A Day in Mandalay


When touring Myanmar there are the four major cities that most tourists visit; Yangon, Bagan, Inle Lake and Mandalay.  While I was there a lot of other travelers were skipping Mandalay because, unless you fly, transportation between the four cities can take precious time out of your itinerary so seeing the old royal capital wasn’t worth the trip.  Big mistake.  Mandalay has a completely different feel from the others and there is plenty to see and do to make it worth the trouble of the LONG bus ride or train.  Here are some of my favorite Mandalay moments.


Climb a hill

Where the city gets it name, the near 800 foot hill rests in the city center.  There is a pagoda at the top with a panoramic view of the city and surrounding area making for a great spot for sunrise or sunset.  Head to the southern staircase to see the iconic lions protecting the steps.  Around the base of the hill is where a lot of the tourist attractions are located so you can spend much of your time in town in and around this area.


Act like royalty


The last palace of the royal Burmese monarchy, the Royal Palace in Mandalay was the primary residence of the king.  Much of it was destroyed in World War II so many of the buildings on the complex are replicas.  Make sure to climb the rickety stairs of the watchtower, one of the original buildings on the property, giving you a wonderful lookout point of the palace and surrounding areas of Mandalay.  The late afternoon provides warm light pouring through the windows and doorways, creating mysterious shadows and a great place to wander around and photograph.



Check out a bumpy Buddha


Mahamuni Buddha temple is a pilgrimage site for many Buddhists, as this is one of the few said images that was made of the likeness of Buddha while he was still alive.  What started out as a smooth 6 ton image, now after years of visitors adorning the statue with gold leaf there is a cover that is several inches thick creating a lumpy gilded covering.



Be sure to circle around the pagoda and you’ll find six statues that have been moved from Angkor Wat, Cambodia during a 15th century war.  The two warrior statues are said to have healing properties so devotees line up to rub their hands over a part of the body that is ailing in hopes to be cured by the bronze guards.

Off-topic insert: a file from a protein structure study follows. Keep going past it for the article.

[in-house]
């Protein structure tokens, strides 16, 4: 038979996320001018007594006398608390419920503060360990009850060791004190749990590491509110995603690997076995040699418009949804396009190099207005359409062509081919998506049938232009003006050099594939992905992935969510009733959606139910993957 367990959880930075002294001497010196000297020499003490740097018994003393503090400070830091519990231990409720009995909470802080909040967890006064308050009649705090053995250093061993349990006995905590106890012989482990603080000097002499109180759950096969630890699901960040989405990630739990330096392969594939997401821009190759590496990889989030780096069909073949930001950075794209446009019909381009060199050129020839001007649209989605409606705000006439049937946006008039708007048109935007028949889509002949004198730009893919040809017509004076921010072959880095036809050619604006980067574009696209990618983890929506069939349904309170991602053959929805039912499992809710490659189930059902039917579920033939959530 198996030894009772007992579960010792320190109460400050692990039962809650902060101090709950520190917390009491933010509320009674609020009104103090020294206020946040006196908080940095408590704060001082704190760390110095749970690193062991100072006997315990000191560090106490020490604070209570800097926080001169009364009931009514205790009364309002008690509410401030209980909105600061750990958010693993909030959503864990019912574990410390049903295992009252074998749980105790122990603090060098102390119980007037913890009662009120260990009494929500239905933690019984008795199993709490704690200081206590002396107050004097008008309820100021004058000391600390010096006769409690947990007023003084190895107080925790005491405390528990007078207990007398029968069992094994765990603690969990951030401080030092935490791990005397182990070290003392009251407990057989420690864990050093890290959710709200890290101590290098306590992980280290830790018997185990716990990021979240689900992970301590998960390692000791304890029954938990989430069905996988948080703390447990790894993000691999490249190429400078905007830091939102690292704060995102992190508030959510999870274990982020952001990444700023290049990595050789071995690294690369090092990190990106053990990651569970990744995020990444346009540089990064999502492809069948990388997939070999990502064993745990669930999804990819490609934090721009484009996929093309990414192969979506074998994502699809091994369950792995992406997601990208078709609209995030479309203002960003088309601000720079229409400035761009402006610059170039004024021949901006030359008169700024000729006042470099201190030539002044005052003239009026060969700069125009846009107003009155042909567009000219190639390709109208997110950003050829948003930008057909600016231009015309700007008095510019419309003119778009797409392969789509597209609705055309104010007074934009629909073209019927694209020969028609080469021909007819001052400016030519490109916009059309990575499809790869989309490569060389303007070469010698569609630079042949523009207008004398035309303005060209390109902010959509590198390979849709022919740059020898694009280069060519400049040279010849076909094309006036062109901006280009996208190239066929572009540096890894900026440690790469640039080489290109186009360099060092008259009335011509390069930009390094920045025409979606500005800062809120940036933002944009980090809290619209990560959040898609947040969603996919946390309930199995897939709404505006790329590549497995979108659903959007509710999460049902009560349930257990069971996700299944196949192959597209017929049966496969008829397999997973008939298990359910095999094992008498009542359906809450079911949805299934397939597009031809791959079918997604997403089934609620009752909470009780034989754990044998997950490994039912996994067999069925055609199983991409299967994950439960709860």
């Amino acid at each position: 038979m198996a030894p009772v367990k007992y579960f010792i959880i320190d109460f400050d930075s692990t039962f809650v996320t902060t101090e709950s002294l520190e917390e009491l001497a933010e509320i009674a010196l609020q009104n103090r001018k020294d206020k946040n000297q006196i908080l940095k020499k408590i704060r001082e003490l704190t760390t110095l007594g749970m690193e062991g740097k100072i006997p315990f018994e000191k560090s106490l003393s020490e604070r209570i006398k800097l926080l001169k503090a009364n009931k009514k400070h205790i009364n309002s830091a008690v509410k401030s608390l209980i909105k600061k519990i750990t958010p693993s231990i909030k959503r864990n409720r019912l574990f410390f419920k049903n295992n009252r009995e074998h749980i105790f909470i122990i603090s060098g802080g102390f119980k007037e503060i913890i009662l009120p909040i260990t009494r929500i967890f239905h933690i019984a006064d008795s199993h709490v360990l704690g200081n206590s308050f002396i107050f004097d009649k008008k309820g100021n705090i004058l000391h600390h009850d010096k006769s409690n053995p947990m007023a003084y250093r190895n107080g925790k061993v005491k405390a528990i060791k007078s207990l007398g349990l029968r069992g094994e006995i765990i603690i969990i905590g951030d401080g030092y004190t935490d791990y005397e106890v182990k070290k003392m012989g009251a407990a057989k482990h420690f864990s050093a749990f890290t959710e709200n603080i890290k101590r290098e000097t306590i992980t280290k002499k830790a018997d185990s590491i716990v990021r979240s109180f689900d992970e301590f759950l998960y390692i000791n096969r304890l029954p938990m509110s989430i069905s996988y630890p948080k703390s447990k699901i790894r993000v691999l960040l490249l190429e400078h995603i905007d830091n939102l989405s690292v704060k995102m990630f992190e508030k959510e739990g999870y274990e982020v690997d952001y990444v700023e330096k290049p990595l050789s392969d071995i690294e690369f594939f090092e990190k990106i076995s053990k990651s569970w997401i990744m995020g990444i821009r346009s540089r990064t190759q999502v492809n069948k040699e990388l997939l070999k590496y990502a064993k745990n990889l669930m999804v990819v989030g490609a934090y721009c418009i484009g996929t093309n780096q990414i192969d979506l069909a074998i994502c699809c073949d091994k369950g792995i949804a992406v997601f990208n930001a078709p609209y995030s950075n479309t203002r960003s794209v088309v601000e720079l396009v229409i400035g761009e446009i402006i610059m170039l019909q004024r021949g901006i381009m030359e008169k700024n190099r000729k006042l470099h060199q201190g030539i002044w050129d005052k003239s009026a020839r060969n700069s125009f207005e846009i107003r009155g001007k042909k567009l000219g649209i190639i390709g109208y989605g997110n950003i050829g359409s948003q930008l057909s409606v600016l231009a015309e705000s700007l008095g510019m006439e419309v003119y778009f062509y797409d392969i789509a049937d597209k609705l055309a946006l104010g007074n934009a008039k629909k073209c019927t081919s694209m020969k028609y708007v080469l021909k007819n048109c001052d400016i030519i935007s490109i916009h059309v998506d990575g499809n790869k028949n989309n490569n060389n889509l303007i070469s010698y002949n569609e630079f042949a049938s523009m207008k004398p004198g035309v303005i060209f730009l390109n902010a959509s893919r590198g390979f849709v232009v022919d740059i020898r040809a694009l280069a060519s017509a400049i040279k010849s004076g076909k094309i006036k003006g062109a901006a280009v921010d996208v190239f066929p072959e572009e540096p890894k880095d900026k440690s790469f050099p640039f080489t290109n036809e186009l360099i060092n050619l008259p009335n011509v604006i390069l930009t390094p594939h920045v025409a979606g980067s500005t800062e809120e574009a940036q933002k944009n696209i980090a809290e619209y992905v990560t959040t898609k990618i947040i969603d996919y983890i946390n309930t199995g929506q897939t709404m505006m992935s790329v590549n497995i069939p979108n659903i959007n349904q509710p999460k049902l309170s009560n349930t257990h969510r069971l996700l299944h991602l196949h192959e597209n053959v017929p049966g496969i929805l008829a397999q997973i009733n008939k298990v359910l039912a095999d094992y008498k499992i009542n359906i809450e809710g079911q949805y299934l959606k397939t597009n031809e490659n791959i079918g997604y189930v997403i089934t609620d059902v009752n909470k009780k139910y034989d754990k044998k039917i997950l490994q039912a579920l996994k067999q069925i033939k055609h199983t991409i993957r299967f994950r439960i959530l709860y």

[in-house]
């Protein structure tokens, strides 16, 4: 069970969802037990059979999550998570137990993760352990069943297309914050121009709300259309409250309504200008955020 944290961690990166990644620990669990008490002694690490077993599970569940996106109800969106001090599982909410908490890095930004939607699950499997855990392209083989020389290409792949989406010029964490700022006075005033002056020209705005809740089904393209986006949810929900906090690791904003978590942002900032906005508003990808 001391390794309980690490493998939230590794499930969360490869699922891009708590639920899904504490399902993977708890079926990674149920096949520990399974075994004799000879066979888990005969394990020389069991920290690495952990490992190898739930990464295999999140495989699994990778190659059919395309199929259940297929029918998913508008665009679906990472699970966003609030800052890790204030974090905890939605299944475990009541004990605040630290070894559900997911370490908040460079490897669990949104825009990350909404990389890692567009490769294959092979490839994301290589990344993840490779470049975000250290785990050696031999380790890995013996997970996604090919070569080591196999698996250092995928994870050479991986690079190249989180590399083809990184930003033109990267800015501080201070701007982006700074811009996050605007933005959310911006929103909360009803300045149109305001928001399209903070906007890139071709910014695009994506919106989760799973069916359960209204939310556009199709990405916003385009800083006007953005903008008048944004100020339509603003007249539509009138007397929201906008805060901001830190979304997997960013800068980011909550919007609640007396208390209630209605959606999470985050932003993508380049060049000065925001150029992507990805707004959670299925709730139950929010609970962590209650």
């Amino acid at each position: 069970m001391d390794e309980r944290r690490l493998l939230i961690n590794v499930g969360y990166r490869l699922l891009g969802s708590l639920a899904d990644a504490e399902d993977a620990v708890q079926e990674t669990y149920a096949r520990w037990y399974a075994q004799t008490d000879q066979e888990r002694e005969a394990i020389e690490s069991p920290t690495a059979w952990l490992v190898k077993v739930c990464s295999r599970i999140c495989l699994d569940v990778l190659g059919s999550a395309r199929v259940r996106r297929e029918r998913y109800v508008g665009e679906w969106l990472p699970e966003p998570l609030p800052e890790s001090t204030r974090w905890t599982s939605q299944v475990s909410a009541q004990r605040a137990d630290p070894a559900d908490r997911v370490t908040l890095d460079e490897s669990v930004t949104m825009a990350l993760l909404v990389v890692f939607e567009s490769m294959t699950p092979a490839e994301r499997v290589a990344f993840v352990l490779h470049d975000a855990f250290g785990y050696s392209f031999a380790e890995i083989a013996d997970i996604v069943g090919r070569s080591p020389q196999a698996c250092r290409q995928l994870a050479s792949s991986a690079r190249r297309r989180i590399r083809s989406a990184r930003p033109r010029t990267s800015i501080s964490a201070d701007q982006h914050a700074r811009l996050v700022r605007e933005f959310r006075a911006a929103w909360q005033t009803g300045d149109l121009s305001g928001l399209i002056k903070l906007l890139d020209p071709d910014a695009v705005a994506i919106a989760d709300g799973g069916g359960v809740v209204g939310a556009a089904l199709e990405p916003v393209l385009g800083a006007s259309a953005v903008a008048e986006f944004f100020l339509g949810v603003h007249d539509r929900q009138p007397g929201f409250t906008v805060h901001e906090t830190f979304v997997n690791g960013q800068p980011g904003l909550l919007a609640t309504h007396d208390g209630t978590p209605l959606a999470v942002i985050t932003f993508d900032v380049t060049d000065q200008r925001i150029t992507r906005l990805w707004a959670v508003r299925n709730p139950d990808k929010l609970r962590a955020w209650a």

Try and find the world’s largest book


This is a great example on reading up before heading somewhere.  I knew the world’s largest book was here but I didn’t do much more research than that because honestly, I thought I’d show up and there would be a huge book sitting there.  I arrived early in the morning and thought I would stumble on the book inside, but after walking through a maze of small white buildings and then circling the pagoda there wasn’t a larger than life book in sight.  I went out the way I came in and asked one of the girls selling postcards and she pointed inside where I had just been.  Puzzled, I decided to go in once more and see if I could find someone who spoke English well enough to fill me in on the mystery.  It turns out that each of the hundreds of small white buildings that I had mistook for mausoleums were each a page of the largest book so as it turns out as I was walking through looking for it I had actually been standing IN it.


Be sure to check out the monasteries that are located near the pagoda, several have some amazing wood carvings.


Go on an adventure



Mandalay provides you with a lot to see but the gems are the small towns surrounding the city.  I took a bike ride with Grasshopper Adventures through the countryside, exploring small villages as we breezed over dusty paths.  We biked through the ancient capital, Ava and checked out a few shops along the way, getting to learn more about the silk, teak, weaving and the handicraft industry in the region.  We had the opportunity to meet a lot of friendly locals, learn more about their lives and rural Burma, it was one of my favorite afternoons in Myanmar.




See THE sunset



U Bein bridge is one of those iconic images of Burma, and a rickety walkway from the late 1800’s is said to be the oldest and longest teakwood bridge in the world.  It stretches across a lake and provides you with some stunning sunset.  We hired a boat to take us out on the water to get a better view of the bridge and the people admiring the view, sitting peacefully with drinks and snacks.  It can get crowded during those peak ‘photo op’ times so this was a smart way to avoid being elbow to elbow with a bunch of tourists.  The other old capital, Amarapura isn’t far and also is a stop for day trips.


No Comments

  1. Reply
    Mary Walto

    Another great article!

  2. Reply
    Rochelle Tritt

    What does the woman have on her face in the photo with the beautiful flowers? It looks like some type of coating to protect from the sun.

    1. Reply
      Speck on the Globe Post author

      Good guess! It’s called Thanaka and it is a paste made from bark. Women and children wear it, often with beautiful and intricate designs on their faces for protection from the sun as well as having other benefits such as smoothing skin and anti fungal properties.

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